Shari continues: “When my husband Travis and I look back to 10 years ago, our lives were turned upside down. We didn’t know what the future held. We now have two beautiful children and I have my health. When I first met with my fertility specialist back then, we discussed the options for fertility preservation moving forward. Egg freezing wasn’t an option because I had already been booked in for chemotherapy. I used Zoladex to protect my ovaries throughout chemo, and Tamoxifen for the following five years after the treatment.”
After having a break from Tamoxifen, Shari tried to fall pregnant naturally to no avail and decided to try IVF. They retrieved three eggs from the first cycle, had one good embryo and daughter Kaia was born. She is four now. Shari continues: “I went back on the drug Tamoxifen, then had another break to try for another child through IVF, but during the time off the drug I fell pregnant naturally. Our son Kobe is two now. Falling pregnant gave me hope and made me reflect on the choices and decisions that we’d made so many years ago.”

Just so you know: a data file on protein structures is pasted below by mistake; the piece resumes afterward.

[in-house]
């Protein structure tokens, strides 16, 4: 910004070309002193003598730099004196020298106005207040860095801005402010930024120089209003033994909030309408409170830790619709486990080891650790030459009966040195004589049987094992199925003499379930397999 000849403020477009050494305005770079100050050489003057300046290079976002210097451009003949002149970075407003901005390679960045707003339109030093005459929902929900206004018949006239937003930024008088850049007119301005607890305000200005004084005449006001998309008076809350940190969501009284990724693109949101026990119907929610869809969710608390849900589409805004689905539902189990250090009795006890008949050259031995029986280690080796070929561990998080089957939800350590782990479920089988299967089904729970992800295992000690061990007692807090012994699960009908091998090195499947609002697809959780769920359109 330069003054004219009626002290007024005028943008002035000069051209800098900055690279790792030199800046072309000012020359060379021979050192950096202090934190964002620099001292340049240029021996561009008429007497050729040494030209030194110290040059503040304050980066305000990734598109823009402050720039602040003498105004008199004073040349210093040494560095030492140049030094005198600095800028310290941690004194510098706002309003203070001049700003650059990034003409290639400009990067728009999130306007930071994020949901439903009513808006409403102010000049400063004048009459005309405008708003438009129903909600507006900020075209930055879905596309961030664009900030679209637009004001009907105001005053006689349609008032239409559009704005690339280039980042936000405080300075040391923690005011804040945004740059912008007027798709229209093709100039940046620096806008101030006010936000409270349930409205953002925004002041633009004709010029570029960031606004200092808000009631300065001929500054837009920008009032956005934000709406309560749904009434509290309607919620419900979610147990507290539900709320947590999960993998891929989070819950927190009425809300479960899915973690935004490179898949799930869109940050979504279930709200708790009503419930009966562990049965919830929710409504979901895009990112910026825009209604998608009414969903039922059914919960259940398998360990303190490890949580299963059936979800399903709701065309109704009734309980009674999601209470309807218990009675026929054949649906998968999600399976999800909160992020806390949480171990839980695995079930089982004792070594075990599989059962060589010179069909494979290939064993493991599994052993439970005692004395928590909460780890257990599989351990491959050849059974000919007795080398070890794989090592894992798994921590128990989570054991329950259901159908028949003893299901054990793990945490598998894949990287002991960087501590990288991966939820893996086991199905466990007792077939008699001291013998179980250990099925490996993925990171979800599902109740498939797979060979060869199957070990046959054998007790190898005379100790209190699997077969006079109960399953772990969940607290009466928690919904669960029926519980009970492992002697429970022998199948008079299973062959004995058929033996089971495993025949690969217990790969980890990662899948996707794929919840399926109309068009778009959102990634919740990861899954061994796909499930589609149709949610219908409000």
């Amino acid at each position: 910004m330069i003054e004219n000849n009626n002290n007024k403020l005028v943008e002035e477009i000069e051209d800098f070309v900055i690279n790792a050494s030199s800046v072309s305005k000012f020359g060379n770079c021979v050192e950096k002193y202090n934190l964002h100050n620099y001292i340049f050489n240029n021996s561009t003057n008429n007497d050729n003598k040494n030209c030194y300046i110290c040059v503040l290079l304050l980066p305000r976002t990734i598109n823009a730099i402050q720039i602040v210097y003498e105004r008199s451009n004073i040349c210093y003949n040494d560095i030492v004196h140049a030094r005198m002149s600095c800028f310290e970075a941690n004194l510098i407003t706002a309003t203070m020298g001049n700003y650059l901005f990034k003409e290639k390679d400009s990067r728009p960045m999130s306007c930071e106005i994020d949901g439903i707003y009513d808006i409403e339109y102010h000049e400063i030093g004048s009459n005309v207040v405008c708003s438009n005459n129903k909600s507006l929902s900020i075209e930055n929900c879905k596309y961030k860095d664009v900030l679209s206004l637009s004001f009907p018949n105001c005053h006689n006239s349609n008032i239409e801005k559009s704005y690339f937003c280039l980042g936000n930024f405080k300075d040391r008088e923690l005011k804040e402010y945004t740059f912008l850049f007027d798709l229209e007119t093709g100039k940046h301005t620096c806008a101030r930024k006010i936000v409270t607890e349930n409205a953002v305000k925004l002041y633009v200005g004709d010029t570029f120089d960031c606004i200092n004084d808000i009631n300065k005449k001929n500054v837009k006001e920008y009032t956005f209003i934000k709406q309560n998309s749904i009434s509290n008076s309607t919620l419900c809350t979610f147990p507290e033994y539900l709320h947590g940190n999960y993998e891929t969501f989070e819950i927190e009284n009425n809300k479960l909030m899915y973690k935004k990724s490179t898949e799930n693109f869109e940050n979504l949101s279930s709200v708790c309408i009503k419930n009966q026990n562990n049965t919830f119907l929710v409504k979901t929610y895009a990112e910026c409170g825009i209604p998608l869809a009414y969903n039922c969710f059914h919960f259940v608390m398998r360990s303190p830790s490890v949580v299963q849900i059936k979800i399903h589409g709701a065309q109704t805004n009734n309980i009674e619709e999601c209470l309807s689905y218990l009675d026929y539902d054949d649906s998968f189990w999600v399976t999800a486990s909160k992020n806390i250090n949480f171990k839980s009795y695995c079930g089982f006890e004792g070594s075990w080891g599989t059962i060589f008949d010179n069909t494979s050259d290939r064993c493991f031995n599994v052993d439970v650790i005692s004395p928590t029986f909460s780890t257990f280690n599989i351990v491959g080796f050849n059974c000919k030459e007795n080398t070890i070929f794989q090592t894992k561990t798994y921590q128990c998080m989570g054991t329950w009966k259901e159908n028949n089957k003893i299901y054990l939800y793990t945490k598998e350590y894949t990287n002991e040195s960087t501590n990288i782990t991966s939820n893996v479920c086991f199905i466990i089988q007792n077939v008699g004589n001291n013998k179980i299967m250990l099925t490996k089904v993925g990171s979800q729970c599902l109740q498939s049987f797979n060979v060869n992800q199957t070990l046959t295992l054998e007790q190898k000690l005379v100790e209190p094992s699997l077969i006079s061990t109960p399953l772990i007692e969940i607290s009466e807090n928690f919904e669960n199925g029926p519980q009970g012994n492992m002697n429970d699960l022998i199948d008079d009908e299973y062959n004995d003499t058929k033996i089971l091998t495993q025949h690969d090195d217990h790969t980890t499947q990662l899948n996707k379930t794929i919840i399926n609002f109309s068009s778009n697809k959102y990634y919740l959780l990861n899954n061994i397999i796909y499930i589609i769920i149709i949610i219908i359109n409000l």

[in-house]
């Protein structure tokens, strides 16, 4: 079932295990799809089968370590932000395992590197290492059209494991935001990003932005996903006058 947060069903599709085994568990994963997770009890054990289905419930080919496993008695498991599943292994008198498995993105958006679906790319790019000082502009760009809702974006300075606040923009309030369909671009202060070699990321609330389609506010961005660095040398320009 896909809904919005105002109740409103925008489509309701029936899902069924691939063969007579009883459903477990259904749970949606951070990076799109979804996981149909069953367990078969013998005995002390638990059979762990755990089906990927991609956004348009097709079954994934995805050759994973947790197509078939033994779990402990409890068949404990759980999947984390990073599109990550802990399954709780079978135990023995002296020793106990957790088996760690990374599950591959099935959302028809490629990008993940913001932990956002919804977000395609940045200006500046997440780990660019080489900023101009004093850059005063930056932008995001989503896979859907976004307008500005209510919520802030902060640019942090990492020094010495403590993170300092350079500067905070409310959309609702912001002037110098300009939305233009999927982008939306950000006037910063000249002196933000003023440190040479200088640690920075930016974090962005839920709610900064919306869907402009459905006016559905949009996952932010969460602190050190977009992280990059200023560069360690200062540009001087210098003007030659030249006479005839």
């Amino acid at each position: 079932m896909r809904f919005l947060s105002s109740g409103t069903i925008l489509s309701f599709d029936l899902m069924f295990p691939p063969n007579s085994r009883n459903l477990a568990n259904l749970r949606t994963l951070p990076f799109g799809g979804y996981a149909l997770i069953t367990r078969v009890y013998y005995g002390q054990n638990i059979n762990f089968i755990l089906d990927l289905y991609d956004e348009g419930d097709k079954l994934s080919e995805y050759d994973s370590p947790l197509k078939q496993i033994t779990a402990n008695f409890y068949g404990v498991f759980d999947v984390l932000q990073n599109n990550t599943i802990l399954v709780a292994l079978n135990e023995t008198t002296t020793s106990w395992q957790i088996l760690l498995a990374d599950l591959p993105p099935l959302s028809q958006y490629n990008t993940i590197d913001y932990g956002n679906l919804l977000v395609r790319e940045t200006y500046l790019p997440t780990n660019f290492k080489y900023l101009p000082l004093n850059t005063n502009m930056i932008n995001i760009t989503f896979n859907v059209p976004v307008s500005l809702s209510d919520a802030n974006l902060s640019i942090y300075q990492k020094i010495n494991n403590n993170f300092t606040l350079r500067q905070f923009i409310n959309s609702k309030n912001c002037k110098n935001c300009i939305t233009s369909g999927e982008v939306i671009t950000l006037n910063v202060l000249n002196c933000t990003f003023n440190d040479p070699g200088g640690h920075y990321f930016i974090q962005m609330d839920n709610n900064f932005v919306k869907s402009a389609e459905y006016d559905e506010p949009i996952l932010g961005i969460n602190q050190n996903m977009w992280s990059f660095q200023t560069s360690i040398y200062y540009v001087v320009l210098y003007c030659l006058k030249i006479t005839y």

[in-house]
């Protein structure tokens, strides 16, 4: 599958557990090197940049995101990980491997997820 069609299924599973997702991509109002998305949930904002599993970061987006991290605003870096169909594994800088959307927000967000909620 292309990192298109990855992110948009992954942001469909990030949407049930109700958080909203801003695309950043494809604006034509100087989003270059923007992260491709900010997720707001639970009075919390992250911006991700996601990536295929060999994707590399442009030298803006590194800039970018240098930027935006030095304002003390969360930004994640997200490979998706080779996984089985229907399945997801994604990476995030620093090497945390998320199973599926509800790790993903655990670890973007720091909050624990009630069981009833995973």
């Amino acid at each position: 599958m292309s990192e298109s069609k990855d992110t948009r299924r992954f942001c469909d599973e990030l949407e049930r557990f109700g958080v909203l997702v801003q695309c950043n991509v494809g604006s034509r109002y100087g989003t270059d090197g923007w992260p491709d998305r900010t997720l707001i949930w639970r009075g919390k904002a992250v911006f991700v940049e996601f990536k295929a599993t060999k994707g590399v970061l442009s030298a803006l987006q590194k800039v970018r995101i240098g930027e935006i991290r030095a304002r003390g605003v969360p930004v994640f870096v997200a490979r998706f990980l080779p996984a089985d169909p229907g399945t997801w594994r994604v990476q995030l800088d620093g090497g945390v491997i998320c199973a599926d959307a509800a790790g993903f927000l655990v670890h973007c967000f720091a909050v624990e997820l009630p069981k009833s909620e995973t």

BCNA chief executive Kirsten Pilatti says women aged 20-39 account for about 5 per cent of all breast cancer diagnoses in Australia. “That means two young women every day hear the news they have breast cancer. In the middle of the whirlwind of decisions they have to make around treatment, these young women also have to consider the risk to their fertility.” Just like Shari. But look where she is now – healthy and loving her life as a mother of two thriving kids. Happy endings do happen, folks. How wonderful.
BCNA has free programs and services to inform and support people with breast cancer, including a helpline on 1800 500 258 and the My Journey online tool at myjourney.org.au. Watch Shari’s story here at www.bcna.org.au/news/2019/12/fertility-resource/